Early American site under water
According to reports from BBC News and other media, underwater archaeologists working in Florida have analyzed findings that add to the demise of the Clovis-first model of human occupation in the Western Hemisphere. Stone tools and bones from a butchered mastodon, found at the bottom of a river indicate that humans lived there and made a meal of a mastodon 14,550 years ago. This date is more than a millennium earlier than humans were thought to have settled the south-eastern U.S. Findings are reported in the open access journal Science Advances. The mastodon tusk that is the centerpiece of the Florida excavation was first found and dated in the 1980s, but the discovery gained little traction because of the power of the Clovis-first model. Jessi Halligan, lead author of the study and assistant professor of anthropology at Florida State University, is quoted as saying: “[It] was an impossible date for the scientific community to accept at the time, because it was well accepted that the Americas were colonised by the Clovis people, who arrived on the continent over the Bering land bridge no longer than 13,500 years ago at the oldest.” According to one of her co-authors, Michael Waters, CFSA Endowed Chair and professor at Texas A&M University, who has been involved in the debate about human settlement of the Americas for many years: “The site is a slam-dunk pre-Clovis site with unequivocal artefacts, clear stratigraphy and thorough dating…The stone tools and faunal remains at the site show that at 14,550 years ago, people knew how to find game, fresh water and material for making tools. These people were well-adapted to this environment.”
Australia: Researchers claim to have found the oldest ground-edge axe
BBC News reported on research about early humans in Australia and their technology as informed by a tiny stone flake found in Western Australia. Archaeologists say it is a remnant of the earliest known axe with a handle; findings appear in the journal Australian Archaeology. The fingernail-sized sliver of basalt is ground smooth at one end and appears to date from 44,000 to 49,000 years ago. Although much older “hand axes,” which are usually made of flint, have been found across Europe and Africa, with one well-known example found on a Norfolk beach thought to be 700,000 years old, those are very different tools. The Australian ground-edge axe appears to be an independent invention of human settlers in Australia, rather than being a derived tradition from earlier populations outside Australia, according to Sue O’Connor, distinguished professor at the Australian National University: “There’s no axes in the islands to our north. They arrived in Australia and innovated axes.” O’Connor first found the piece in the 1990s in a rock shelter called Carpenter’s Gap in the Kimberley region. Such ground-edge axes, which are very labor intensive, are not widespread around the world, according to co-author Peter Hiscock from the University of Sydney.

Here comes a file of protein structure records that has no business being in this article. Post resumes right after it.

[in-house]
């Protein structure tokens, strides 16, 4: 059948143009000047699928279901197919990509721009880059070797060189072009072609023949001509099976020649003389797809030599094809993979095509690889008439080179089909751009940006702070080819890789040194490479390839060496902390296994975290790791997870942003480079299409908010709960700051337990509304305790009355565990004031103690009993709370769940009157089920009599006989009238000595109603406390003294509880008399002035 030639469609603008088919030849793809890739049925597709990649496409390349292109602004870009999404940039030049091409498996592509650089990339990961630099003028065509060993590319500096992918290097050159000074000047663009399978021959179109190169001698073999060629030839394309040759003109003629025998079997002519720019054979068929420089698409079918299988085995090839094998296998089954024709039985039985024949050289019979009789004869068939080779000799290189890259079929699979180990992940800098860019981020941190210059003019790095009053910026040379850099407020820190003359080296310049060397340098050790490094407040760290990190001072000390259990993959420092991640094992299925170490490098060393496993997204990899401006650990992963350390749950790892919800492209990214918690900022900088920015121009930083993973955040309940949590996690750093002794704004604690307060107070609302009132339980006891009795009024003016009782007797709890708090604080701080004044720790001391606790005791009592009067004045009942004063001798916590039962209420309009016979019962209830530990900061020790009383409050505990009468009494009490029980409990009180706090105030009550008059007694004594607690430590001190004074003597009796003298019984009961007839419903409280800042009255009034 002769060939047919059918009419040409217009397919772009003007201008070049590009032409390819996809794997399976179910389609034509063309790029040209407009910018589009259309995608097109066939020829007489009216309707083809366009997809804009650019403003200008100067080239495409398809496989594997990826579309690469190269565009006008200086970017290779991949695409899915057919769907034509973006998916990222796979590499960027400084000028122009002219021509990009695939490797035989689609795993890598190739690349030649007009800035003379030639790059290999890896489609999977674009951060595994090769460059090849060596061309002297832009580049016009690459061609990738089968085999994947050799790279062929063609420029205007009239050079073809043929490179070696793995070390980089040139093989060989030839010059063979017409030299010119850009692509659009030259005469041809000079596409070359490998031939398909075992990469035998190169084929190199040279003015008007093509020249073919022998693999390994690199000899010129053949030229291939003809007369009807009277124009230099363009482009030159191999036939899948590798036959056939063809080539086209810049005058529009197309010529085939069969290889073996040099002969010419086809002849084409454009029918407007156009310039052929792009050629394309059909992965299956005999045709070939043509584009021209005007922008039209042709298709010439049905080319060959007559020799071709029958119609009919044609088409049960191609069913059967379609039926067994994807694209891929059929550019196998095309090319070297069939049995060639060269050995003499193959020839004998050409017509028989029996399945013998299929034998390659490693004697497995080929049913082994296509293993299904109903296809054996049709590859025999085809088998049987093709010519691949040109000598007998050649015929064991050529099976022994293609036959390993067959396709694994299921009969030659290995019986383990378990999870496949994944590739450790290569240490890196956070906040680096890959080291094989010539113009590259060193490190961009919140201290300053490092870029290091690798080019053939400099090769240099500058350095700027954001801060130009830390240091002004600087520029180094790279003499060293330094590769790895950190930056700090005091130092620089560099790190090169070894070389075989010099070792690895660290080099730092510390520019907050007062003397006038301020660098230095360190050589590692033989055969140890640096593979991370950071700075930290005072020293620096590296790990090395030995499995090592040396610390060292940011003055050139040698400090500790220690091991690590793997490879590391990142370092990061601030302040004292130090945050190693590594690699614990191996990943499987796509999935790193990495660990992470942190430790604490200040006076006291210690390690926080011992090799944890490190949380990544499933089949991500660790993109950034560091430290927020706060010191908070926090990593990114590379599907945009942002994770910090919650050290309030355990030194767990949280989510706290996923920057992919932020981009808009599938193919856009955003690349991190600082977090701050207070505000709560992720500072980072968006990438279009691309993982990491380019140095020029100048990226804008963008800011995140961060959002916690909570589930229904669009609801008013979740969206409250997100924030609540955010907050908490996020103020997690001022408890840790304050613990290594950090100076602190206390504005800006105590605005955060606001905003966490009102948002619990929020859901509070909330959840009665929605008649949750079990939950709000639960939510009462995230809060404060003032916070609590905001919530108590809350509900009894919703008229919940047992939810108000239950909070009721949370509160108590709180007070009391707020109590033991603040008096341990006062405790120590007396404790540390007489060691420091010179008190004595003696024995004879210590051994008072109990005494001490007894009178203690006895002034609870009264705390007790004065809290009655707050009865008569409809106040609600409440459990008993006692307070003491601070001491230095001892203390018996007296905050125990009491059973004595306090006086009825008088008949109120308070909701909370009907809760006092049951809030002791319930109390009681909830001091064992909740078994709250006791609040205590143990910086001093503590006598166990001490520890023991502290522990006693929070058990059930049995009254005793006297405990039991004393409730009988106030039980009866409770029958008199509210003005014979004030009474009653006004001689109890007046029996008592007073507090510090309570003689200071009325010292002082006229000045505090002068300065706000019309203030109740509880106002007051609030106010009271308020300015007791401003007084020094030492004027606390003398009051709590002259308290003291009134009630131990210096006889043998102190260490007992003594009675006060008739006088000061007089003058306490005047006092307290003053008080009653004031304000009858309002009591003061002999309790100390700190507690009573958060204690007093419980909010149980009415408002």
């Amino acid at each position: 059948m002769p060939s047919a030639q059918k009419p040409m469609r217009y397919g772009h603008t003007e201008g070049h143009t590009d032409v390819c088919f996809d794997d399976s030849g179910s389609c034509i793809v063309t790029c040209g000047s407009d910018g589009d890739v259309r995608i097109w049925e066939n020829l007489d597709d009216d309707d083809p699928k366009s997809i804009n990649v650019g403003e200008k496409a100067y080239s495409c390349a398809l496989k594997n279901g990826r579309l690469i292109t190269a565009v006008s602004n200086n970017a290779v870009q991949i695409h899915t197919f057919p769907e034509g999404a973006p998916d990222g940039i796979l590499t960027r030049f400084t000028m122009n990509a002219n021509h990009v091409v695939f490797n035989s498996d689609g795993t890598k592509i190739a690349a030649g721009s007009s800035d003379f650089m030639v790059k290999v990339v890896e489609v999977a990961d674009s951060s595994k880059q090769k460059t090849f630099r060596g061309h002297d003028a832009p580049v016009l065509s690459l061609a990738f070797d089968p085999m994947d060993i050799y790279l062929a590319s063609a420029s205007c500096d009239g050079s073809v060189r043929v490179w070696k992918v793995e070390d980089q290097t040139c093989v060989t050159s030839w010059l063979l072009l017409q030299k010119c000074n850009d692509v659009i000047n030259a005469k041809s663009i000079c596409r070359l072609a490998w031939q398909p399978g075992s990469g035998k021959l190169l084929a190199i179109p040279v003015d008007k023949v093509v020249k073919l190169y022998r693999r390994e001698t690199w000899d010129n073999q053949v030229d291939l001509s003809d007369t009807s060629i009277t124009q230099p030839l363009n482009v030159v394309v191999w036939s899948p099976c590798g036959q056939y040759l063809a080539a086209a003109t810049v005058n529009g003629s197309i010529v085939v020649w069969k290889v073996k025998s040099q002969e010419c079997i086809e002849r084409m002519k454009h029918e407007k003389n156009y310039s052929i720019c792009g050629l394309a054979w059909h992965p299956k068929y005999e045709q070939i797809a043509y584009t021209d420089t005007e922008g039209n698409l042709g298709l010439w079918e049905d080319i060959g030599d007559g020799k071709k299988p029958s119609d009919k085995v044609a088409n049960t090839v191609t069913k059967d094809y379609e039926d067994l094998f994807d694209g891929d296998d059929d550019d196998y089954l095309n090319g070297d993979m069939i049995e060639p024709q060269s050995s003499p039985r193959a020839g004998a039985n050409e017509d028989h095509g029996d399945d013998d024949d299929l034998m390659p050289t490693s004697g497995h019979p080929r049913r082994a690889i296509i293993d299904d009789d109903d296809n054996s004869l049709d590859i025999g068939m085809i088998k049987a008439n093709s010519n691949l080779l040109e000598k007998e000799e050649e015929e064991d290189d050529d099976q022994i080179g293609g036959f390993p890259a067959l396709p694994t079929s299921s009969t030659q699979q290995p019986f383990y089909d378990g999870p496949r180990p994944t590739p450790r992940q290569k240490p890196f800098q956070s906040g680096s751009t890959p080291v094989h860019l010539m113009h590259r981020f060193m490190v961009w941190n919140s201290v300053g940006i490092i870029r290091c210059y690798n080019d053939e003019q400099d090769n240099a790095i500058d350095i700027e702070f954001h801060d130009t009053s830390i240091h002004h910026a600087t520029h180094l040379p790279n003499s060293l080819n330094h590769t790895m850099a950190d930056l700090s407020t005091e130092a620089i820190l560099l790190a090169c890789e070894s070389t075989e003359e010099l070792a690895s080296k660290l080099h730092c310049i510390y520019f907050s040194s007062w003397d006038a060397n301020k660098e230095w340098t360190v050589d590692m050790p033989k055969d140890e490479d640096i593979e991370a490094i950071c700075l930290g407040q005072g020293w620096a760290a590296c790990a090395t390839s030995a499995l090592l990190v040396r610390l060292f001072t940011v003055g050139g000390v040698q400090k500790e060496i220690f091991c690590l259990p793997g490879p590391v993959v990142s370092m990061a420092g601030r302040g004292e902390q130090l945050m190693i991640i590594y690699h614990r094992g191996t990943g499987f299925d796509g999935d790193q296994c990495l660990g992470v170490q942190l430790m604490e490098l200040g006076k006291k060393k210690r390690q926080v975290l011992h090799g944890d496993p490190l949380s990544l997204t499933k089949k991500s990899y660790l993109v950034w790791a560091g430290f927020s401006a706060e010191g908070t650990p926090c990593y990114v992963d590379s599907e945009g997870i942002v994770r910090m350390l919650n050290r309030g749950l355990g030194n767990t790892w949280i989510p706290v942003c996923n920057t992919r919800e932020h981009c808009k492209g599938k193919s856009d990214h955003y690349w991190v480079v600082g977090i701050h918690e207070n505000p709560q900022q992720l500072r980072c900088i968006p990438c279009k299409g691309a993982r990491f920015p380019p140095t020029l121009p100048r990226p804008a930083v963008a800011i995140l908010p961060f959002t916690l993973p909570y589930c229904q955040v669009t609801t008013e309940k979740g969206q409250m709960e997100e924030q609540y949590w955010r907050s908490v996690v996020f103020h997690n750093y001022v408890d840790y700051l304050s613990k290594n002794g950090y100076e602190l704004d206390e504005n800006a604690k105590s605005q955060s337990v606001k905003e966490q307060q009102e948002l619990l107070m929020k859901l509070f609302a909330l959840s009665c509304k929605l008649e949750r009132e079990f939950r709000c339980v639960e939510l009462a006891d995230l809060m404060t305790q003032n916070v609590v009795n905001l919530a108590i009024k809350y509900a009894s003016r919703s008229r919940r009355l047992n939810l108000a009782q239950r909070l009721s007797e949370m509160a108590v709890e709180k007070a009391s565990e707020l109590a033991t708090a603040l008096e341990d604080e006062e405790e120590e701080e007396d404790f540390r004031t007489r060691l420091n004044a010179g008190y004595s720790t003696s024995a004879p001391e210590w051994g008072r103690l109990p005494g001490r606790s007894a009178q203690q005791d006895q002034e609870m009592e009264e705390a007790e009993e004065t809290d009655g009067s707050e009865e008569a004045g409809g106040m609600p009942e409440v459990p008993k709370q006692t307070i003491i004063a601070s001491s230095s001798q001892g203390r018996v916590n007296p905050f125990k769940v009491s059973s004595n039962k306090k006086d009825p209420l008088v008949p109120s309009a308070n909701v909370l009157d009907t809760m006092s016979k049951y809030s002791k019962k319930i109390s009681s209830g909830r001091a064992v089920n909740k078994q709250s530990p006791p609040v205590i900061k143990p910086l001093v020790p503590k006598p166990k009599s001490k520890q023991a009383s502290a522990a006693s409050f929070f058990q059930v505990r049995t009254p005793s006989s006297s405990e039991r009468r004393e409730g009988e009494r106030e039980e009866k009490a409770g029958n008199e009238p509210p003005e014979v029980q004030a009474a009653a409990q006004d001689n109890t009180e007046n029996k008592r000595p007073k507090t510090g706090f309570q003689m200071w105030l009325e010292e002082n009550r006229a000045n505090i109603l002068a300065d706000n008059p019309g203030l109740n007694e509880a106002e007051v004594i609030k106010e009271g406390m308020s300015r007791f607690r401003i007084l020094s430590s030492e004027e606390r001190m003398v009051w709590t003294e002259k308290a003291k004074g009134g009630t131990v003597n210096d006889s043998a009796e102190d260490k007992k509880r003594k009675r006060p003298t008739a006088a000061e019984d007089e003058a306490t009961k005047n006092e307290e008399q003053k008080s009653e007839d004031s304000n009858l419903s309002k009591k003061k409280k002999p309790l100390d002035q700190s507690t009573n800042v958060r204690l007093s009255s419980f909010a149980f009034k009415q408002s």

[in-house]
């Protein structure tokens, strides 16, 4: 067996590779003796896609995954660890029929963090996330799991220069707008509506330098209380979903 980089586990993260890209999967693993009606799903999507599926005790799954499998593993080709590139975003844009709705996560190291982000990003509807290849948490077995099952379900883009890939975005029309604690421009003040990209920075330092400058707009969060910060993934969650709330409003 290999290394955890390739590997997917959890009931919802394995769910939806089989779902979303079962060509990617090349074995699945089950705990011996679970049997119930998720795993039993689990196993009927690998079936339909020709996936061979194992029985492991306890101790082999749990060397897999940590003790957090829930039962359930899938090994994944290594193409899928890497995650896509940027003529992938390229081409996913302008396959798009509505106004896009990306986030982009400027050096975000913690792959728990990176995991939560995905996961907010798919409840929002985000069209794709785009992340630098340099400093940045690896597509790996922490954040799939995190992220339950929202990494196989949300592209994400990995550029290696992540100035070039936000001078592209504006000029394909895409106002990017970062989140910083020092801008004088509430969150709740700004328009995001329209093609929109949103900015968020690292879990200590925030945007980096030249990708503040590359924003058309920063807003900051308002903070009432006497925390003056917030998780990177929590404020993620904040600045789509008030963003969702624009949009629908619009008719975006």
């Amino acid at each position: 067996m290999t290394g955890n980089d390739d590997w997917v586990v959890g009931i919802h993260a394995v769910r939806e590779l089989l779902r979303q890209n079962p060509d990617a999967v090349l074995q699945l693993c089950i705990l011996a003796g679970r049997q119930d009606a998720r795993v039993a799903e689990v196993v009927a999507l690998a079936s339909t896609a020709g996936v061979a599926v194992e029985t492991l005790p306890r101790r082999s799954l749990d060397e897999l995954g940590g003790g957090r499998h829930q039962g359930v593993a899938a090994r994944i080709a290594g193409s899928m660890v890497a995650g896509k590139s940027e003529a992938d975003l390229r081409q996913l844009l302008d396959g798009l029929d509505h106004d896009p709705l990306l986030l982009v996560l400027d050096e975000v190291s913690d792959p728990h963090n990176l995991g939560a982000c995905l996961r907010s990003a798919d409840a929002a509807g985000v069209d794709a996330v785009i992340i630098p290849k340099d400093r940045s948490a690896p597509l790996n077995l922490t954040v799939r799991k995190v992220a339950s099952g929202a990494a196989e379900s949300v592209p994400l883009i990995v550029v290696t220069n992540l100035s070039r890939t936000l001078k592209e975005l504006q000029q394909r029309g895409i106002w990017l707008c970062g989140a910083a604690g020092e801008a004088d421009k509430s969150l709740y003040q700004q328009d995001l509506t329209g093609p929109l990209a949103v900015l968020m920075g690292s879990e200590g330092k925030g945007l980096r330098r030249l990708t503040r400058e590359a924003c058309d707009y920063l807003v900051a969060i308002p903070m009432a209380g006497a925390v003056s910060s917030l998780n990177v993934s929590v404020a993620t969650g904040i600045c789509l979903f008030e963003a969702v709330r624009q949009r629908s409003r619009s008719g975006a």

John Shea, a stone tool expert and professor at Stony Brook University in the U.S. expresses caution: “The evidence is essentially one flake – one piece of stone out of hundreds and hundreds that they’ve excavated from this rock shelter site…They would make a stronger case if they could show that similar chips with edge abrasion occurred at a greater number of sites.” Without more findings, he said there is “still reason for doubt” that it was an axe blade. He added, “But it’s a cool find…”
Donald Trump and the alpha male model
Quartz carried an interview with primatologist Frans de Waal, C. H. Candler Professor of Primate Behavior at Emory University in Atlanta, about the alpha male model and how it informs modern day politics. De Waal is the author of the noted book, Chimpanzee Politics, which describes power tactics and hierarchy among the world’s largest population of captive chimpanzees who live at the Arnhem Zoo in the Netherlands. De Waal and others have made the Trump-alpha male comparison.
The interview covers topics such as: how apt is the alpha concept to the American presidential race, is it necessarily bad for a leader to exhibit alpha male behavior, and what do nonhuman primate studies say about female election behavior? De Waal is particularly intrigued by the likely upcoming competition between Donald Trump and Hillary Clinton: “That’s the thing that’s really going to interest me in the next phase of the election. You are going to have a female candidate with whom the tactics that may work with men are not going to work. If it gets too rough, there is going to be massive female solidarity. I think that’s already happening.” [Blogger’s note: It is true that the U.S. presidential competition resembles chimpanzee politics far more than bonobo politics, which could hardly be more different from one another — even though bonobos are as closely related to modern humans as are chimpanzees. Picture how bonobos would deal with this conflict: Have sex and then share the contested fruit!].